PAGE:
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This is The Morning Shift, our one-stop daily roundup of all the auto news that's actually important — all in one place every weekday morning. Or, you could spend all day waiting for other sites to parse it out to you one story at a time. Isn't your time more important?

1st Gear: #NotYourBankruptcyShield

GM has long been selectively hiding by the legal shield the 2008 bankruptcy created, but if that shield no longer applies they're going to have the pay up.

At issue right now is a case brought by the owner of 2008 Chevy HHR who says the resale value of his bad PT Cruiser copy is now less than it was and he wants GM to make up the difference. The case is in front of a U.S. Bankruptcy judge who will determine if New GM is responsible for old GM problems.

What happens if he wins? It sets the possibility that all the pending cases against GM could go forward and set up a class action lawsuit.

An analysis by Bloomberg (No link yet) did the math:

If Gerber rules that vehicle owners can try to collect economic damages on pre-bankruptcy cars, it would add about $2 billion to the potential payout — making GM’s liability for statutory damages roughly $2.5 billion in all, according to this analysis.


And it only gets worse for GM from there, but hey, they're offering a $25 gift card to people who get their cars recalled.

2nd Gear: Maybe Toyota Can Loan GM Some Of Its Money


Toyota's SEMA concepts seemed to be infused with the kind of swagger that only comes with "farting loudly in a private jet and no fucks given" kind of money, which they seem to have.

Toyota's quarterly revenue was up and they project that they'll bring in a record $17.6 billion net profit next year, according to the WSJ.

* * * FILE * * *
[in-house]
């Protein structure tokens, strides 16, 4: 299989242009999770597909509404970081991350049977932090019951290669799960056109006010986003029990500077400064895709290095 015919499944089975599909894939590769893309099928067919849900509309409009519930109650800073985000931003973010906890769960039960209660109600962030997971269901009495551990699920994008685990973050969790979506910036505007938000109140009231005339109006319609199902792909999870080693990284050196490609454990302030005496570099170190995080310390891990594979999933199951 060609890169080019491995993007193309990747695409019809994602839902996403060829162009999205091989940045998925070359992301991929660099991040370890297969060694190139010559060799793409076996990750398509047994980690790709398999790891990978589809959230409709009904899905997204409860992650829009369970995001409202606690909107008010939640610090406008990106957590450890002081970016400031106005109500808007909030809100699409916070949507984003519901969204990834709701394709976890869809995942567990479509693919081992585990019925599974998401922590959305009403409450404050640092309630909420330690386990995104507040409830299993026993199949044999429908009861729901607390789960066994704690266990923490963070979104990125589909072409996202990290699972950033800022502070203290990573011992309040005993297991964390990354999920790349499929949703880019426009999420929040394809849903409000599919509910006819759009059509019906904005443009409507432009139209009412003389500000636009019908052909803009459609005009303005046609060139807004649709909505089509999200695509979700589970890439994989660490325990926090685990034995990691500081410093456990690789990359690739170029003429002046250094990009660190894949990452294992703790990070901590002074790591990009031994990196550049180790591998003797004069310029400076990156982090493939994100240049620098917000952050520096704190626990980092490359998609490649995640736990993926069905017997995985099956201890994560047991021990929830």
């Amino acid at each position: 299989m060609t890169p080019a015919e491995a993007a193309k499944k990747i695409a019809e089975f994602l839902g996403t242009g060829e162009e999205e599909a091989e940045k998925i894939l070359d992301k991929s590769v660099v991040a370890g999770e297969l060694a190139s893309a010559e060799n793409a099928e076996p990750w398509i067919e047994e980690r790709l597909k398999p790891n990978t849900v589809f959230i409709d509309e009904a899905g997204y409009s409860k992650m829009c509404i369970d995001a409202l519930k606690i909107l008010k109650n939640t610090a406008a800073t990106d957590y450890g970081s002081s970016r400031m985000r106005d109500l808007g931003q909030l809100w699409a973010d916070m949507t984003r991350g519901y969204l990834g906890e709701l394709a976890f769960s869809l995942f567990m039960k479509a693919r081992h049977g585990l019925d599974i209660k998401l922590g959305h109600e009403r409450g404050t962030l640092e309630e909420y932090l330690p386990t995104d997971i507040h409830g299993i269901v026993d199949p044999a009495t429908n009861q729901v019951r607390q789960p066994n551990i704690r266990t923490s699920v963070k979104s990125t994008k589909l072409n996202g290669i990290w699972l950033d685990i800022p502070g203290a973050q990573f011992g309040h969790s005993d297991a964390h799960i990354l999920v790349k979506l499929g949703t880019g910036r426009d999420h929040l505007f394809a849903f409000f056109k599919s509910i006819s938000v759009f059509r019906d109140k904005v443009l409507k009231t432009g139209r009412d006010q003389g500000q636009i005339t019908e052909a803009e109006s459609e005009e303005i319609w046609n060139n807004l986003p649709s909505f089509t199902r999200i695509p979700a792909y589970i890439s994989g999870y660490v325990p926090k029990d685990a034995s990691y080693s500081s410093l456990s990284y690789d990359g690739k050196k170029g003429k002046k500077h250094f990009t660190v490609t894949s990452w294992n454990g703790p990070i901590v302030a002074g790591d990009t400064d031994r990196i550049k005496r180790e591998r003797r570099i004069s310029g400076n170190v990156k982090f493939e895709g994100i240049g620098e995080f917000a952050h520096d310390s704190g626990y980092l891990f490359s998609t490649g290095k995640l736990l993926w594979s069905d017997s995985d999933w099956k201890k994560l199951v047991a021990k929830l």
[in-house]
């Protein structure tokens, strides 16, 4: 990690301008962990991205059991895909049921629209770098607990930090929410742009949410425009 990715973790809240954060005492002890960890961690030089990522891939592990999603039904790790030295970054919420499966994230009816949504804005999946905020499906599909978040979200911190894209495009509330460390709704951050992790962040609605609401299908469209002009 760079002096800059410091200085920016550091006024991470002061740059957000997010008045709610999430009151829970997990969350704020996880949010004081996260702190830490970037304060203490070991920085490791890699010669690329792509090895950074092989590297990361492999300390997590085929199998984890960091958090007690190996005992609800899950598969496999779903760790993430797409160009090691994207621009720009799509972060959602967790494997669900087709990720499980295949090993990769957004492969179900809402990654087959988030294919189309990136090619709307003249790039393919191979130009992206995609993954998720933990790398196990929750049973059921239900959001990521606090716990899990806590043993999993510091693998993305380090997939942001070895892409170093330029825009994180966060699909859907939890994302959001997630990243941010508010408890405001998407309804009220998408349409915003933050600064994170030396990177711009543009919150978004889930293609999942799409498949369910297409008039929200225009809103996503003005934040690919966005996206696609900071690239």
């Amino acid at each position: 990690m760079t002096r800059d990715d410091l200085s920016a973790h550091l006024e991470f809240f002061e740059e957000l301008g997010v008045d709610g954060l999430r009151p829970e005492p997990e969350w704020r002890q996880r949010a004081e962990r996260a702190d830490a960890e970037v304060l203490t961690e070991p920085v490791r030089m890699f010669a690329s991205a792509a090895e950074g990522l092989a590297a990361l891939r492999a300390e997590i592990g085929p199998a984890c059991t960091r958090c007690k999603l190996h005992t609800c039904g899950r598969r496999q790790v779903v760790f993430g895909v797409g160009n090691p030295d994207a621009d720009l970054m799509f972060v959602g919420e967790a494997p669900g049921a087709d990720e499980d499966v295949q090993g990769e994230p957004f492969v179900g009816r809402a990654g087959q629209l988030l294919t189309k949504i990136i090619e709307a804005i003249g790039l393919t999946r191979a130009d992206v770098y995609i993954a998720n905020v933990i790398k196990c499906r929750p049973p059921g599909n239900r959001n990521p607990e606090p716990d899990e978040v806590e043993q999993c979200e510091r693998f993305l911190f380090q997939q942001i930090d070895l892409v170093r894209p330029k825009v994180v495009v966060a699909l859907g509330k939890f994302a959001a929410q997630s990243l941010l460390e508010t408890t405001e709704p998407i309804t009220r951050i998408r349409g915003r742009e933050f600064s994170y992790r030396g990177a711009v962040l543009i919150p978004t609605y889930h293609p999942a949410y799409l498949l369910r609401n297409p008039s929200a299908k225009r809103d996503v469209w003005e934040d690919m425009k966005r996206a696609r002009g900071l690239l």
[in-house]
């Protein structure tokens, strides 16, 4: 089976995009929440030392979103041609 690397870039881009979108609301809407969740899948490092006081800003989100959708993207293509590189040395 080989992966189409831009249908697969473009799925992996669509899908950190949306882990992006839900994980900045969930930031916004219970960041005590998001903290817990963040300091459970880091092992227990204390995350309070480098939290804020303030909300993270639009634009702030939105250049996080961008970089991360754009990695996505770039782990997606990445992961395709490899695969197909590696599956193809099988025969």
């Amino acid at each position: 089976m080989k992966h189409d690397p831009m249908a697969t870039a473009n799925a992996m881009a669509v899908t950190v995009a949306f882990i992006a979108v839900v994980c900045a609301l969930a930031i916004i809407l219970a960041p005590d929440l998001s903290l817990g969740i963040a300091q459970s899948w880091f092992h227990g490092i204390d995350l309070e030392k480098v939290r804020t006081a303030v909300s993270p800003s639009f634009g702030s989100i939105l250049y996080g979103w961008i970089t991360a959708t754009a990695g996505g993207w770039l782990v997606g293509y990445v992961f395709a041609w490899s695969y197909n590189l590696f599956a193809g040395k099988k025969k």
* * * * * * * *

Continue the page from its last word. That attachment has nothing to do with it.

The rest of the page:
A lot of this can be pegged to the weak yen as Toyota exports 40% of its global production from Japan, they report. It also helps that they're grounded to the ground.

3rd Gear: At Least GM Is Doing Well In China


GM continued to pick up market share in China through October as their partnership with Wuling put a lot of people into those tiny vans everyone seems to love.

From Bloomberg:

“GM gained a lot of market share from their minivan competitors this year through discounts and a strong reputation,” said Marvin Zhu, a Shanghai-based analyst at researcher LMC Automotive. Wuling’s quality and service is perceived to be better than other local brands, Zhu said.


Ford and Honda must not benefit from that perception, because sales for both automakers dropped in China.

4th Gear: Auto Industry To Continues To Voltron


We're still feeling the fallout of 2008 and the reality of an expanding market, which together combine to produce a lot of merger.

From Brent Snavely:

A total of 250 mergers and acquisitions were completed in the global automotive industry over the first six months of this year, according to a study completed by PriceWaterhouseCoopers. That’s a 13% increase compared with the 222 transactions completed during the first half of 2013.

The deals, valued at $27.5 billion, also are valued at more than twice the $13.1 billion in estimated value for the same period last year and is the highest total value in seven years, according to PriceWaterhouseCoopers’ M&A Insights report.


It's the way of the future.

5th Gear: Ford Recalls 200K Cars Over Different Issues


Ford is recalling approximately 200,000 vehicles or, as GM would say: Ford had a pretty great day yesterday.

This is a grab-bag announcement that includes Panthers that may have been improperly repaired in a prior recall (recall inception!), there are some serious recalls for Flexes and F-150s that might not deploy airbags.


There are even a handful of 2015 Ford Transits that have a screwed up bracket that could result in fuel starvation and engine starving.

If you own a Ford just take a gander at that list to make sure you're not on it.

Reverse: A Victory That Would End In Defeat

On November 5, 1895, Rochester attorney George Selden wins U.S. Patent No. 549,160 for an "improved road engine" powered by a "liquid-hydrocarbon engine of the compression type." With that, as far as the government was concerned, George Selden had invented the car—though he had never built a single one.



Neutral: How Much Is GM Going To Lose On Recalls? $1 billion? $2 billion? $5 billion? What's the final tally when we look back on the fiasco?


Photo Credit: AP Images